Bend Stop Buzz - If the saddle is located directly against, or very close to, the Bend Stop, the saddle can cause a buzzing noise as it vibrates against the Bend Stop. This is easily remedied by slightly slackening the tuning peg until the buzzing noise goes away. Typically, if the buzzing is indeed Bend Stop buzz, this noise should not be amplified through the pickups even when it’s heard acoustically, as the EverTune’s integrated damper and buffer system prevents mechanical noise from bleeding into the pickups.
In the case of using very thick, low-tuned strings, such as those used for 7- and 8-string guitars, the saddles can resonate against the Bend Stop with greater force if picked very hard, and a scraping type sound can be heard coming through the amplified signal. We suggest checking the saddle position in relation to the Bend Stop before recording.
Intonation Screws - If one or more intonation screws are turned too far out (to the point where they are sitting loosely inside the EverTune's faceplate), they will create a buzzing noise as they pick up and occasionally rattle with sound vibrations. Ensure that these screws are sitting tightly inside the faceplate.
Loose Screws or Hardware on the Guitar - Ensure that all hardware and screws are secured tightly on the guitar so they don’t pick up on sound vibrations (although take care to not over-tighten screws that are already tight).
Pickup Adjustment Springs - In some cases we have experienced buzzing noises that appeared to be coming from the bridge but were actually caused by the metal height-adjustment springs used on the pickups. Generally we recommend using rubber pickup tubing instead of metal height-adjustment springs to avoid rattling or buzzing noises all together, although this a rare occurrence and most likely only audible in extreme high-gain applications.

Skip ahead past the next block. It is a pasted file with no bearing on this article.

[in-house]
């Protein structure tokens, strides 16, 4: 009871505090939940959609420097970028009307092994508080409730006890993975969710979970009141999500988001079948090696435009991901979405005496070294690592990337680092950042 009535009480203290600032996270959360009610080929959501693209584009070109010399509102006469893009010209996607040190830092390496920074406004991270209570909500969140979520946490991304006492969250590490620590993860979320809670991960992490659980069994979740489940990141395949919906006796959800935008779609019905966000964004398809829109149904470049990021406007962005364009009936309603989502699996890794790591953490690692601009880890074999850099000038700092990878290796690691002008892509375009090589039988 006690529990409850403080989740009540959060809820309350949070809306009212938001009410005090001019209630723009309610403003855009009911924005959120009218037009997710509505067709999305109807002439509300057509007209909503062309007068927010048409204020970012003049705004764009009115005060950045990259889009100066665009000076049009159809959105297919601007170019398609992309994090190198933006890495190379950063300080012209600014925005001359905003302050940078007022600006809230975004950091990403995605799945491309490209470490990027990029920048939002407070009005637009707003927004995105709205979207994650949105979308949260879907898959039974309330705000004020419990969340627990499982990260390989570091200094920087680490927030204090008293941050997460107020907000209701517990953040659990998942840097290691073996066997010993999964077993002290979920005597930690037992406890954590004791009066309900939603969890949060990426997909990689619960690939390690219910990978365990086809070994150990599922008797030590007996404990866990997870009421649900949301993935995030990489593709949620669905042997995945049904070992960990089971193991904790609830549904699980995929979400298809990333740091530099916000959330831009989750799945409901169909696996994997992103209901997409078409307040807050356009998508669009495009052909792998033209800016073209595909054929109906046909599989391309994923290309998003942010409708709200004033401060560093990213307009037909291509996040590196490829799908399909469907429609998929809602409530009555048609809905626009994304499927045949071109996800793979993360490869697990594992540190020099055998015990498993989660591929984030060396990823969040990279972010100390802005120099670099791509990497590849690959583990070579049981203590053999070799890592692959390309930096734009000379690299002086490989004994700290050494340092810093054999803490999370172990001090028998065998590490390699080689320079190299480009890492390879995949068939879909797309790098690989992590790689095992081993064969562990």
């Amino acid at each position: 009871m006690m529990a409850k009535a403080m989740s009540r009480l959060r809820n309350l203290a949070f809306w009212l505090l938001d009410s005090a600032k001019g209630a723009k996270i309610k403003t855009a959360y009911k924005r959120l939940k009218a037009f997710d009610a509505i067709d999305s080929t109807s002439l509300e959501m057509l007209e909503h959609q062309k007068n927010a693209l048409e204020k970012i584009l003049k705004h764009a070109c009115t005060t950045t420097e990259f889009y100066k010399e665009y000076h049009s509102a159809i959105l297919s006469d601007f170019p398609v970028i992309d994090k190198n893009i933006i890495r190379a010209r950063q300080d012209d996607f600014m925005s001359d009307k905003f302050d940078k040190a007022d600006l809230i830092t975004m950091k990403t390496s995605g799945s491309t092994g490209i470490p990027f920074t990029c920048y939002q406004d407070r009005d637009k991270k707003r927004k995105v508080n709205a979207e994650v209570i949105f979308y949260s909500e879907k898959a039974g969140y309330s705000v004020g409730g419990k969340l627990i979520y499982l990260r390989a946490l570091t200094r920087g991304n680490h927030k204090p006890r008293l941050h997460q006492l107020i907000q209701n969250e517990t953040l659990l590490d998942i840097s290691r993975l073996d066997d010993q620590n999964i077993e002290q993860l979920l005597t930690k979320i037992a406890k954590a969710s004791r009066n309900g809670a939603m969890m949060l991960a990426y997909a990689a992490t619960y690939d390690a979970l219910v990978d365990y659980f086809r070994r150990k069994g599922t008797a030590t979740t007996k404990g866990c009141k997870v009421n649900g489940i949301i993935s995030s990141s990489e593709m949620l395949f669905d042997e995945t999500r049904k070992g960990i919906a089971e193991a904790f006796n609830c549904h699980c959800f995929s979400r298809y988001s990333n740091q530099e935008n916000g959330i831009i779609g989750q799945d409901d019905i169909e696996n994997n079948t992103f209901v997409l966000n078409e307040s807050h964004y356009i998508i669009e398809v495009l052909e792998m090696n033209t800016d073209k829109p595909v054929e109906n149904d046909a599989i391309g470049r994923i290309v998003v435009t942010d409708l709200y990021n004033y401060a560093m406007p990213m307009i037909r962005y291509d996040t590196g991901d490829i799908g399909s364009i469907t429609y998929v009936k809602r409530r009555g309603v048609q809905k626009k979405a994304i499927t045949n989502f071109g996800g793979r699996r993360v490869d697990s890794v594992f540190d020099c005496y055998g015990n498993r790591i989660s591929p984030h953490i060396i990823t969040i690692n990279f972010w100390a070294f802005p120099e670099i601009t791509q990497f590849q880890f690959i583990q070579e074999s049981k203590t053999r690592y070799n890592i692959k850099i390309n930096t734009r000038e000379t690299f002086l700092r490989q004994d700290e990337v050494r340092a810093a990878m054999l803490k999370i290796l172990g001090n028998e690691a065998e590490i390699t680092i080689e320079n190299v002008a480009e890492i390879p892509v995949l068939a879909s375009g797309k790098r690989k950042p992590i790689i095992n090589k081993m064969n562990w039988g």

Dampening Various Parts - If buzzing noises are occurring, it means that one or more parts are vibrating or that something is touching that shouldn't be touching. Apply pressure to various parts to prevent them from vibrating until you find the part that is causing the issue.
Saddle Modules Contacting Side to Side - Sometimes saddle modules can touch side to side inside the EverTune rout, resulting in buzz when certain strings are played. The first step we suggest is to remove the backplate and check if the large metal plate (the “comb”) has all of its teeth hooked into the individual saddle modules. If you spot an unhooked tooth you can find instructions on how to hook it back in on our maintenance page.
If the saddles are angled inside the rout, we suggest slackening all strings, putting the guitar onto a flat surface and spreading the saddles out so that they are all located parallel to each other, then tightening the tuning pegs while the guitar remains in the same position (putting it into the playing position before tightening the tuning pegs can cause the saddle modules to once again angle towards the floor).
If the issue persists, a guitar pick can be used to verify if it is indeed side-to-side saddle buzzing, by sticking the pick between the (possibly) buzzing saddles until the saddle modules are spread out. If this solves the issue or helps to reduce the buzzing, the problem is indeed side-to-side saddle buzzing. If the guitar is equipped with an older small comb, we recommend installing the new larger comb to remedy the issue. Written installation instructions and video can be found on our maintenance page.
If a large comb is already in use, a side spring clip can be installed. (FYI: The side spring clip can be used with both small and large combs.)